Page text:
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OpEdNews Op Eds    H3'ed 12/13/13

How will Burma overcome its political fiasco?

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Myanmar, once called Burma, has a long history of armed conflict in the region as it has suffered the negative consequences of different rebellions since 1948. The country gained its independence from the British in 1948 as a result of signing the Aung San-Atlee treaty and the Panglong Agreement.  

On 27 January 1947, Gen. Aung San and the British Prime Minister Clement Attlee signed an agreement in London guaranteeing Burma's independence within a year. After the signing of the agreement with Britain, Gen. Aung San signed another agreement at the Panglong Conference on 12 February 1947 with leaders from other ethnic national groups who stated their comradeship and approval for a Union of Burma.

Unfortunately, Gen. Aung San was assassinated on 19 July 1947 by a mad political adversary. Soon afterwards, communist rebels started on a revolution against the new government of the then Prime Minister U Nu, followed by the ethnic conflicts in different areas in 1949. Also, the KNDO (Karen National Defense Organization) armed-wing of the Karen Nation Union (KNU), led by Saw Ba Oo Gyi, launched armed-struggle on 31 January 1949 for an self-determining Karen state (Kaw-thoo-lei) in the eastern part of the country.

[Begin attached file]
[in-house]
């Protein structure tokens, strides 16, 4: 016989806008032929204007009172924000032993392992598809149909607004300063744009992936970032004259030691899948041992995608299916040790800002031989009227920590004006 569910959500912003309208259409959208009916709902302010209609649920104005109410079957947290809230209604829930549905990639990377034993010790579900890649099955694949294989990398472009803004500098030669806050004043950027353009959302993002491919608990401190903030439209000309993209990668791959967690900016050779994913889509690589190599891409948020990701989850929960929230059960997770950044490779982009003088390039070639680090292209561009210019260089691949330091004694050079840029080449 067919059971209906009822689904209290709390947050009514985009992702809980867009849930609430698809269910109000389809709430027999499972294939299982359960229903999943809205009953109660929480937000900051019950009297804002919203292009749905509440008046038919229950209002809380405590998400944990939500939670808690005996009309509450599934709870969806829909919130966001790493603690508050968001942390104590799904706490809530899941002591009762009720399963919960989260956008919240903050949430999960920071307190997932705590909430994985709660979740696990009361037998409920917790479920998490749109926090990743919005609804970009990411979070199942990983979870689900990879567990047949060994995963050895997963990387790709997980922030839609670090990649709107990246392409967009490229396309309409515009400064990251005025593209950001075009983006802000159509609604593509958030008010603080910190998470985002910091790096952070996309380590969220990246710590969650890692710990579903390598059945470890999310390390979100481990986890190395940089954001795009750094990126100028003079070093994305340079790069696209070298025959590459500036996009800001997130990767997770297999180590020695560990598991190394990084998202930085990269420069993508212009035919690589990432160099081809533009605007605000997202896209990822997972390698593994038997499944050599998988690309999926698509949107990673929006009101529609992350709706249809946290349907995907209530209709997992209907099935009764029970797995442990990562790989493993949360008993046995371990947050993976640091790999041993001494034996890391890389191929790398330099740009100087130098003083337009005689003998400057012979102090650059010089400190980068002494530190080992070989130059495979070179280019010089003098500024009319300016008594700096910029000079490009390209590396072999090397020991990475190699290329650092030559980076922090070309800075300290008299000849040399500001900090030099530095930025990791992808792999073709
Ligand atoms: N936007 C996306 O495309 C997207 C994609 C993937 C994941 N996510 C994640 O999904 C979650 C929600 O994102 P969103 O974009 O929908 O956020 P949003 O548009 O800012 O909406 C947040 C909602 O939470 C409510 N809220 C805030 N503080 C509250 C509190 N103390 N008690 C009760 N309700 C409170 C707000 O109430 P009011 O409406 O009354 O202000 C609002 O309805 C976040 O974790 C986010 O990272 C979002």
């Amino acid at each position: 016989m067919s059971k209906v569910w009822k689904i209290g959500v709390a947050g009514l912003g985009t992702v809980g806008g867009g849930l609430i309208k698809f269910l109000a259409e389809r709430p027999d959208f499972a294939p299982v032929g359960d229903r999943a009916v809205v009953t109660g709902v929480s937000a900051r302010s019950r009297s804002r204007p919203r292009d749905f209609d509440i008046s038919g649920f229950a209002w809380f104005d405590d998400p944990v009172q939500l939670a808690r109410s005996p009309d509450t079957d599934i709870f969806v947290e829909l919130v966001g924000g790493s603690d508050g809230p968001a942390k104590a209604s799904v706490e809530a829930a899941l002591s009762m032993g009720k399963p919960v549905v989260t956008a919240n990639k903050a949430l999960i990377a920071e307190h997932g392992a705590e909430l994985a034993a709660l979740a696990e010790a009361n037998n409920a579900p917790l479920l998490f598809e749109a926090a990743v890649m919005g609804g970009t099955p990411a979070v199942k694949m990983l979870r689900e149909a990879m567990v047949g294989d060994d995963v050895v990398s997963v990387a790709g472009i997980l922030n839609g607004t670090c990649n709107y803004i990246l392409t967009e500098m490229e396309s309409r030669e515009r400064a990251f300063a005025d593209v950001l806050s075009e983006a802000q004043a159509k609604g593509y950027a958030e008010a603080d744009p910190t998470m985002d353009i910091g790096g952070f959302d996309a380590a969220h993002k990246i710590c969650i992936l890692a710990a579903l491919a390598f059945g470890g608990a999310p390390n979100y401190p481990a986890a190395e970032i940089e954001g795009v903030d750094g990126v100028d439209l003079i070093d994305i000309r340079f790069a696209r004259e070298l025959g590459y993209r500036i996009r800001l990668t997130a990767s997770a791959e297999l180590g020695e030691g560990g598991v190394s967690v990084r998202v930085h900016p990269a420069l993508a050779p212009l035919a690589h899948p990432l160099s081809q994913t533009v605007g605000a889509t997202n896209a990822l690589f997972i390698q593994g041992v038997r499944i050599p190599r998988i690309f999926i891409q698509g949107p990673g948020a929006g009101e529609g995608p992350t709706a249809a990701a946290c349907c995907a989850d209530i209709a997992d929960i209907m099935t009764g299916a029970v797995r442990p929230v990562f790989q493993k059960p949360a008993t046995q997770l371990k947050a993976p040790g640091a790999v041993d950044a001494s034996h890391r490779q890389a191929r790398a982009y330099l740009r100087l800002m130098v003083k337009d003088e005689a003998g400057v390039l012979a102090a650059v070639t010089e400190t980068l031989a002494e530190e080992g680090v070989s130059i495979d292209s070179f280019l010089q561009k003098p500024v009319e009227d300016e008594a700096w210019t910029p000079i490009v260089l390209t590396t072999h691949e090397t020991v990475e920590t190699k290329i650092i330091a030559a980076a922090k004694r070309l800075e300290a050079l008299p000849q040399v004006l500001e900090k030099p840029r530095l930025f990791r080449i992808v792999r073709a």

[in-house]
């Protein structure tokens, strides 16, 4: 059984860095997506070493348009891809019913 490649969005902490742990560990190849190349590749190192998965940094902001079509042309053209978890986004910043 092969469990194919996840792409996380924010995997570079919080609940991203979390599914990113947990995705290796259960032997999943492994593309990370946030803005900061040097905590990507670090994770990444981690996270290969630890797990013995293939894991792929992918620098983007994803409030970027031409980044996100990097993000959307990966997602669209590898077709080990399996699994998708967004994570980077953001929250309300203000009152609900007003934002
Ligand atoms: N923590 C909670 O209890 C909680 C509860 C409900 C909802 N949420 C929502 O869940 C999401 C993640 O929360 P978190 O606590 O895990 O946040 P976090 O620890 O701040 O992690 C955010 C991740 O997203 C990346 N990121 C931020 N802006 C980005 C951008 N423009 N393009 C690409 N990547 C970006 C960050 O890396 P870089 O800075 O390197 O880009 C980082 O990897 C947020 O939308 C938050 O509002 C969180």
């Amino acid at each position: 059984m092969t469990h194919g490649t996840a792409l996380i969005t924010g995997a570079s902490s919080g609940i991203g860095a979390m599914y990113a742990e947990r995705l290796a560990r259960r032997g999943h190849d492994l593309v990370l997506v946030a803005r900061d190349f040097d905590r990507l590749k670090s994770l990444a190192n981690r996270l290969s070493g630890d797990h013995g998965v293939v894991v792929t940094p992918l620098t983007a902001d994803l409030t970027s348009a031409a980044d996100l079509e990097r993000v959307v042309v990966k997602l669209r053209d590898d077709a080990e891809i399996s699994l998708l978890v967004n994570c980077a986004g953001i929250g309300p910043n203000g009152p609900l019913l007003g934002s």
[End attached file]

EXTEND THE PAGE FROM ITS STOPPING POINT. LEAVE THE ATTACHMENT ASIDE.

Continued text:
However, the civil war that made the country to be obsolete has been going on for over six decades. Although the current U Thein Sein government has been attempting through its peacemaking teams, the key ethnic rebel groups, Karen National Union (KNU), the Rehabilitation Council of Shan State/Shan State Army (RCSS/SSA) and Kachin Independence Organization (KIO) are still unconvinced of the move for political settlement.

The country gained its independence by overthrowing the British colonial rule on 4 January 1948. In fact, the country's independence is a consequence of the "Historic Panglong Agreement' between General Aung San and the leaders of Chin, Kachin and Shan ethnic groups pledging an authentic federal union of Burma, currently called Myanmar. However, Burma's consecutive regimes have ignored the political treaty between Gen. Aung San and the ethnic leaders of independence.